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Thursday, 20 November 2014

The smell test of the StanChart settlement and Greek blackmail

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Let’s pop the corks and ring the church bells! Standard Chartered has settled with the New York regulators for US$340m and we can all get back to business again. Hang on! Could somebody please hit the “pause” button and rerun that bit for me. US$340m? If the bank is innocent, as it claims, that’s a hell of a lot of money. If it is guilty as charged, it’s a snip. I’m sorry but something here doesn’t add up.

Anthony Peters, SwissInvest Strategist

The US$340m is in fact neither here nor there and appears to me to be something of a compromise. I don’t like the idea of settling for something in the middle. Either StanChart is guilty or it is not.

If it is, as they say, a bit pregnant, then I think we have a right to know. Given the speed and the secrecy around the settlement, it has an uncanny smell of something akin to good old New York Mafia protection money being paid. “You giva me dee money, I don’ta blow upa yer business!” It’s what is called racketeering.

I’m sure that I’m wrong, but I was brought up to believe that justice does not only have to be done but it has to be seen to be done too. I’m not sure that I can see the justice in this one

Now, far be it from me to accuse anybody of anything but I struggle to get my head around what has been resolved between the regulator and the alleged perpetrator, should anything have been resolved at all. I’m afraid that I see more Meyer Lansky than I do Eliot Ness.

I haven’t added up how much foreign banks have paid in fines in the US in the past 12 months but the US$340m given by StanChart is not one of the largest. The DFS, so I gather, was looking for US$500m. I’m not a lawyer – thank heavens – and my understanding of the law is limited but I can’t see how an agency could have been setting itself a financial target before the charges have been formally filed and the case has been heard by a court of law.

That would mean that it was prepared for an out-of-court settlement before it had made its allegations known and to my tiny little mind that smacks of nothing less than premeditated blackmail.

I’m sure that I’m wrong, but I was brought up to believe that justice does not only have to be done but it has to be seen to be done too. I’m not sure that I can see the justice in this one.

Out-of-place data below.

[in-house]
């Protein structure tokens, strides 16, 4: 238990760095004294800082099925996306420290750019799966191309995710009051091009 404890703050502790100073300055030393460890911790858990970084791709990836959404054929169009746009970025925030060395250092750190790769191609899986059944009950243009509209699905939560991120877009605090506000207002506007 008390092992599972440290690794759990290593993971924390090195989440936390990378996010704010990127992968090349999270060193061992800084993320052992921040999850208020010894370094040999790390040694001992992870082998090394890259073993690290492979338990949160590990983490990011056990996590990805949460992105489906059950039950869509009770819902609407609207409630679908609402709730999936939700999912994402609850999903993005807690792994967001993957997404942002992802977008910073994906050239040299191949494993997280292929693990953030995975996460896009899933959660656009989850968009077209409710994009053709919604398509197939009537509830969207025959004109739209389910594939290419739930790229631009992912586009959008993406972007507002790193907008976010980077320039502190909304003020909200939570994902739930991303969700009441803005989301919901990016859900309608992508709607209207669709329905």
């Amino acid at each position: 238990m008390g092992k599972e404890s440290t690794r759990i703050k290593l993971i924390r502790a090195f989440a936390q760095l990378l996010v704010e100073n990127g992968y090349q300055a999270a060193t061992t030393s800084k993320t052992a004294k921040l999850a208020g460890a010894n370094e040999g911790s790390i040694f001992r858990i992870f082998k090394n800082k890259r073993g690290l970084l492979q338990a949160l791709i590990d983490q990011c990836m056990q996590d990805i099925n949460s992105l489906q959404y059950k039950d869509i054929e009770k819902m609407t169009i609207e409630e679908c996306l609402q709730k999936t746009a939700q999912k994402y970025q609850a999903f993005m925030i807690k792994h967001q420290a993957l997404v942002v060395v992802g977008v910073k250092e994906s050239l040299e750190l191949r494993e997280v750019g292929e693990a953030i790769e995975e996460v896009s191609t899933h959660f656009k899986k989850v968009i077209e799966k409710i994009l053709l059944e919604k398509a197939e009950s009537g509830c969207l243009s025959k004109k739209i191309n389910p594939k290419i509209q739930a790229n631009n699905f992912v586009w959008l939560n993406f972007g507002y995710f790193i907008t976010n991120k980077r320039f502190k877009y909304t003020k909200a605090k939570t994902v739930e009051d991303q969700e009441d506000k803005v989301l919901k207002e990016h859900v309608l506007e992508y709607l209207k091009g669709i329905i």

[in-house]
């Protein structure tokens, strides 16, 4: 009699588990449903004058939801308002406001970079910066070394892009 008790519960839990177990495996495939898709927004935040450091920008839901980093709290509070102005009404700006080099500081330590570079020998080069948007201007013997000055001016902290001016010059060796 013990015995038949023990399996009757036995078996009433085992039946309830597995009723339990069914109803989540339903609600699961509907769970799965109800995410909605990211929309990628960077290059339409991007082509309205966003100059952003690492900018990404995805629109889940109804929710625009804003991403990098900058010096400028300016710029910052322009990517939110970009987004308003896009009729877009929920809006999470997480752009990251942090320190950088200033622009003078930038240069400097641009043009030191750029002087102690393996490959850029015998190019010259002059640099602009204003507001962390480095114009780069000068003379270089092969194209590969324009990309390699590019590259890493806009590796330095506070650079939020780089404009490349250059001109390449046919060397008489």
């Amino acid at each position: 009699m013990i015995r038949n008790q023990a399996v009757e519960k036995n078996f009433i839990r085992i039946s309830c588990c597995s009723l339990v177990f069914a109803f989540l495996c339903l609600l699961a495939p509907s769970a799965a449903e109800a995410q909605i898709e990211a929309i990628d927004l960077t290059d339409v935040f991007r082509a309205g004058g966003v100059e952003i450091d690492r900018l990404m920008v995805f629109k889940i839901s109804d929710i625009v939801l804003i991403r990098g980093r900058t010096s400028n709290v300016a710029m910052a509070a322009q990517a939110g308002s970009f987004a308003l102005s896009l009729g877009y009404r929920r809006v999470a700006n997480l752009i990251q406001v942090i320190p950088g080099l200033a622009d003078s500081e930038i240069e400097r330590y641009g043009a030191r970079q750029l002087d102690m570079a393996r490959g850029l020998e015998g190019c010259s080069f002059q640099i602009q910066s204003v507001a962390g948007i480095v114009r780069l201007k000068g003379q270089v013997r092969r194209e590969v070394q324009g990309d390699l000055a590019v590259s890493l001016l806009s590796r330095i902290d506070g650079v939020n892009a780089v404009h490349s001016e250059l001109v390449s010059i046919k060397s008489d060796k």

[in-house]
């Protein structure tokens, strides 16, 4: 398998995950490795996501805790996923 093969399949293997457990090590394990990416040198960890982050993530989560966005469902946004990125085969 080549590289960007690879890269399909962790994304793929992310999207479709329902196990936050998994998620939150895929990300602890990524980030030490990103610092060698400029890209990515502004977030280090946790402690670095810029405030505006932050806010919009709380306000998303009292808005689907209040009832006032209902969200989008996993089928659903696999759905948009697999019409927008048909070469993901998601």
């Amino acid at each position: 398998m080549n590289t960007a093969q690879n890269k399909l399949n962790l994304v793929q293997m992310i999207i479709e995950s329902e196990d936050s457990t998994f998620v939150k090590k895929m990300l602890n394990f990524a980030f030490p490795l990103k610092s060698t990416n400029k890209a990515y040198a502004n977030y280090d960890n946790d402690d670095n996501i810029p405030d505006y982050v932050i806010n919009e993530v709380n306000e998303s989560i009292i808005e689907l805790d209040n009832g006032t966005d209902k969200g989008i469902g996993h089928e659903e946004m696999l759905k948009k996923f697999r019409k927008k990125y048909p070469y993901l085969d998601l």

Speaking of extortion…

Meanwhile, on the subject of blackmail, the Greeks are back with renewed proposals as to how they will not default if they are given more money. There are a lot of numbers swishing around but the ones which stand out, as at the latest standing, are that if the government promises to cut €11.3bn out of its deficit over the next two years and is lent another €20bn in exchange, then it will not default.

In the two years since ex-PM Papandreou stood up in Berlin and threatened to default, not much has changed and Athens continues to play the “It will hurt you more than it will hurt us” card. However, it must begin to be careful. The rhetoric in Germany is hardening. Just 12 months ago, no serious politician would have been caught dead suggesting that there was any other way than marching forward shoulder to shoulder.

Other than by a few rogue commentators – UKIP’s Nigel Farage to the fore – suggesting that all might not work out quite the way one would like it to was tantamount to high treason. So Greece is asking for a further deferral of its austerity targets which, given that the economy is still contracting at an annualised rate of near on 7%, is not wrong – or at least not for Greece.

We all know, if we’re honest, that the country will never be able to pay back what it has borrowed, is borrowing and will no doubt have to borrow in the future. The cost of maintaining its eurozone membership has, for many, already been too high but now the political class in Berlin is getting the message too. The people who pay their salaries and pensions, the German taxpayers, are becoming impatient.

I wrote some time back that sooner or later one of the repeated challenges to government actions in front of the German Federal Constitutional Court in Karlsruhe will stick. There is currently one pending with respect to the constitutionality of the Fiscal Compact and the European Stability Mechanism, the ruling over which is due on September 12.

US perk

The US economy might be looking more perky – Advanced Retail Sales for July which reported yesterday at +0.8% (+0.3% forecast) knocked the cover off the ball – but the risks of the eurozone crisis taking another turn for the worse into the autumn remain strong.

On that basis, risk assets are still for buying and for selling but not for owning.

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